Cities erupted in violence this weekend over the death of George Floyd on May 25, an unarmed black man who died in police custody.
May 26 protest in Minneapolis, Minnesota, where George Floyd died in police custody the day before. (Image by Fibonacci Blue)
Footage of the arrest from the security camera of a convenience store across the street and the phones of onlookers show how officer Derek Chauvin, who has since been removed from the police force and charged with manslaughter and third-degree murder, pinned Floyd to the street, ignoring his pleas that he couldn’t breathe.
Clergy and congregations in Minnesota’s Twin Cities and across the country voiced outrage. Presiding Episcopalian Bishop Michael Curry, one of the faith leaders who earlier called for a June 1 National Day of Mourning and Lament to Honor Coronavirus Victims, spoke of Floyd’s death and the deaths of others before him, at a time when the country is also dealing with more than 100,000 deaths from the pandemic.
“This crisis reflects deep sores and deep wounds that have been here all along,” Curry, the first African-American minister to head the Episcopalian Church in the United States, said in response to the unrest. “In the midst of COVID-19 and the pressure cooker of a society in turmoil, a man was brutally killed. The basic human right to life was taken away. His basic human dignity was stripped by someone charged to protect our common humanity. And perhaps the deeper pain of this is the fact that it’s not an isolated incident. The pain of this is that it’s a deep part of our life. It’s not just our history. It is American society today. We are not, however, slaves to our fate, unless we choose to do nothing.”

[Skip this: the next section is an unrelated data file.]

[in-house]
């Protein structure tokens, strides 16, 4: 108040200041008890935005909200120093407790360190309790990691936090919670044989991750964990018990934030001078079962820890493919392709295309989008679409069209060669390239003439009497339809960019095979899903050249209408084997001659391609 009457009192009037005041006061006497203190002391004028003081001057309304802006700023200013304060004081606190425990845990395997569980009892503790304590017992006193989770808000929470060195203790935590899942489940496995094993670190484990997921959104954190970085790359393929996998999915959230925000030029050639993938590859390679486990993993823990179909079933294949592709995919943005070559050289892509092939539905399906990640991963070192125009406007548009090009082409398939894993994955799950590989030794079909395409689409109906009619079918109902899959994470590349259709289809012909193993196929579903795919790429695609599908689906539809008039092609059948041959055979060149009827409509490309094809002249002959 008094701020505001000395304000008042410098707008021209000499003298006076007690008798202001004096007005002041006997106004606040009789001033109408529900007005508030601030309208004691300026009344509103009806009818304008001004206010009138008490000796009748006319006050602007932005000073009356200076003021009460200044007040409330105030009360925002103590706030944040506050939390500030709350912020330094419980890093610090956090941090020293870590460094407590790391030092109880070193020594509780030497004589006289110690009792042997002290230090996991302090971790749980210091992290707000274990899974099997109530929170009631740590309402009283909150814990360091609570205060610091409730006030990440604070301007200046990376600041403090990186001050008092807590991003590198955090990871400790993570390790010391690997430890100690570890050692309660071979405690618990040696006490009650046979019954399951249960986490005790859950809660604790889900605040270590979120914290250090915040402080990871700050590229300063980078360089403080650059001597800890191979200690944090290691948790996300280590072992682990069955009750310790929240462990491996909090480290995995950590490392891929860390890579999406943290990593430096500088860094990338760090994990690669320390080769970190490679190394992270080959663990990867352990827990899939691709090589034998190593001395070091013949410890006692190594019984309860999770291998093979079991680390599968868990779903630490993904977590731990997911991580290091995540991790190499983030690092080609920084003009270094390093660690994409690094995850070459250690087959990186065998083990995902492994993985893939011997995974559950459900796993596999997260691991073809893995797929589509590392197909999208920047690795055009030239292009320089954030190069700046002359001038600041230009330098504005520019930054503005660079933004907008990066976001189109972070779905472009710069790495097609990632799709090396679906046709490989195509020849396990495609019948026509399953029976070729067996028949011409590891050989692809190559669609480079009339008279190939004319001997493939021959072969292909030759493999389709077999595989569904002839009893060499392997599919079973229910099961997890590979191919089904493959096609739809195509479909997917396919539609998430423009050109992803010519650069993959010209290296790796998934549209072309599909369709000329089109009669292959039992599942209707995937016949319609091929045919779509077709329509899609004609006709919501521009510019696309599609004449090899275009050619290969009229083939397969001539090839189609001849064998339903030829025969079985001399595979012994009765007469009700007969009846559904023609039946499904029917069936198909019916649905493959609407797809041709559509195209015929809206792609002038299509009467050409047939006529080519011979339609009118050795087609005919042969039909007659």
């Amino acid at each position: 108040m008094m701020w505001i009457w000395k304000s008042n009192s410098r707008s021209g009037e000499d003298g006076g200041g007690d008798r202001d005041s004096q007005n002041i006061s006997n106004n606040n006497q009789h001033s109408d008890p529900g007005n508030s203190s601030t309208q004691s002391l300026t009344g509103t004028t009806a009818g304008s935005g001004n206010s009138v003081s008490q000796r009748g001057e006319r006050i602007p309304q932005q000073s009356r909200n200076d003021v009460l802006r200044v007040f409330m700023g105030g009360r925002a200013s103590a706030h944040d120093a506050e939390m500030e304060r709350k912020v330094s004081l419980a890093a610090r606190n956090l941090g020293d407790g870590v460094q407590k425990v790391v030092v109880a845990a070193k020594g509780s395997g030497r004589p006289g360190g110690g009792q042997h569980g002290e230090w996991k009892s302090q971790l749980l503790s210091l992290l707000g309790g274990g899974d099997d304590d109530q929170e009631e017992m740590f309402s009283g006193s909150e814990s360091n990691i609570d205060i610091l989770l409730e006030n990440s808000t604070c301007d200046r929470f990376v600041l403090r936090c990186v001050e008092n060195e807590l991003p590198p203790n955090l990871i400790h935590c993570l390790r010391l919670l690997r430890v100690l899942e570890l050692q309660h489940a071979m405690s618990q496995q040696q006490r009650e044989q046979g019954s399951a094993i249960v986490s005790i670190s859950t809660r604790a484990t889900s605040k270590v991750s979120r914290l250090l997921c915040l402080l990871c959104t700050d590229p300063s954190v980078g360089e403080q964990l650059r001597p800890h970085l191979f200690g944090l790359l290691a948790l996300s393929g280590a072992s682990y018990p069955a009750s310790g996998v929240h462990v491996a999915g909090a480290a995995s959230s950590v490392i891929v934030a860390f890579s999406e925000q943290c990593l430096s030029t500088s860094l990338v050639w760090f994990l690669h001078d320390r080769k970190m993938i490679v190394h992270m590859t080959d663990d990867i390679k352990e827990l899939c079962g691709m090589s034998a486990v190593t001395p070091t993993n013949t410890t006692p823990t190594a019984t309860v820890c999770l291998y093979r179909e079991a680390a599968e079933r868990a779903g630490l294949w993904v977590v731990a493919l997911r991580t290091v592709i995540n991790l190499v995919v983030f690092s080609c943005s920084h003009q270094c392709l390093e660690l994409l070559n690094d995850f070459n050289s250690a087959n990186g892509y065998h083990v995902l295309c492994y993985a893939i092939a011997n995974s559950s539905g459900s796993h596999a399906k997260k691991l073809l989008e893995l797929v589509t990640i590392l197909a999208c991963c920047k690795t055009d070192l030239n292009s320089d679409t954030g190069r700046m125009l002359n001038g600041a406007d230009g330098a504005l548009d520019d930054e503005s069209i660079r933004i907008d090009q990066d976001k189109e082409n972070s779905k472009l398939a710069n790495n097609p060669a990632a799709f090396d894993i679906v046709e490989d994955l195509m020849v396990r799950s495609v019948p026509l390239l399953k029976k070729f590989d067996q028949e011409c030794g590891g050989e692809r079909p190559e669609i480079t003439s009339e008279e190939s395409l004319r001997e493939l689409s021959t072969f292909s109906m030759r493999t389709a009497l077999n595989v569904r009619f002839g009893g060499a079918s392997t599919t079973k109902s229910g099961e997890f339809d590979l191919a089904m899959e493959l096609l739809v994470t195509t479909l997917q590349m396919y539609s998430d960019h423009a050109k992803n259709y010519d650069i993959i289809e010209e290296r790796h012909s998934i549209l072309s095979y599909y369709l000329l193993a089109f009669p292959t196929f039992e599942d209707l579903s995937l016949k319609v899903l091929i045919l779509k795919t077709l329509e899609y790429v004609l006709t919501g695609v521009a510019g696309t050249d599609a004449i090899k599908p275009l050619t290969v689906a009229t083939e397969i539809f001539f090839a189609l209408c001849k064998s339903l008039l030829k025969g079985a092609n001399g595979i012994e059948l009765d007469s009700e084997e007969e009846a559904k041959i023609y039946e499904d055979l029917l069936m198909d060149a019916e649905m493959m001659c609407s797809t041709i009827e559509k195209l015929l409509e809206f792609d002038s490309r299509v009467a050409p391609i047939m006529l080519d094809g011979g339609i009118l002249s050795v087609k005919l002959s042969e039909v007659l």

Terrence Floyd, George Floyd’s younger brother, criticized violent protesters for the weekend of violence.
“It’s OK to be angry,” he said, “but channel your anger to do something positive or make a change another way, because we’ve been down this road already.” He said that his brother would want us to seek justice “but channel it another way. The anger, damaging your hometown, is not the way he’d want.”
Dr. Alveda King, niece of Dr. Martin Luther King Jr., addressed the civil unrest and violence in a TV appearance.
King echoed her uncle’s belief that rioting is the “voice of the unheard,” but called on the people of America to “come together in unity and faith and love and communicate, solve the problem; violence will not do that.”
She recalled how her father, Rev. A.D. King, reacted in the 1960s when the family’s home was bombed.
“I remember my father standing on a car, we got out of the house safely…and he said to the people: ‘Please, go home. Don’t be violent, go home. If you have to hit somebody, hit me, but I’d rather you go home. I’m safe, my family is safe, go home.’”
She expressed her belief that if her father or uncle were here today, they would tell people, “go home and pray.”
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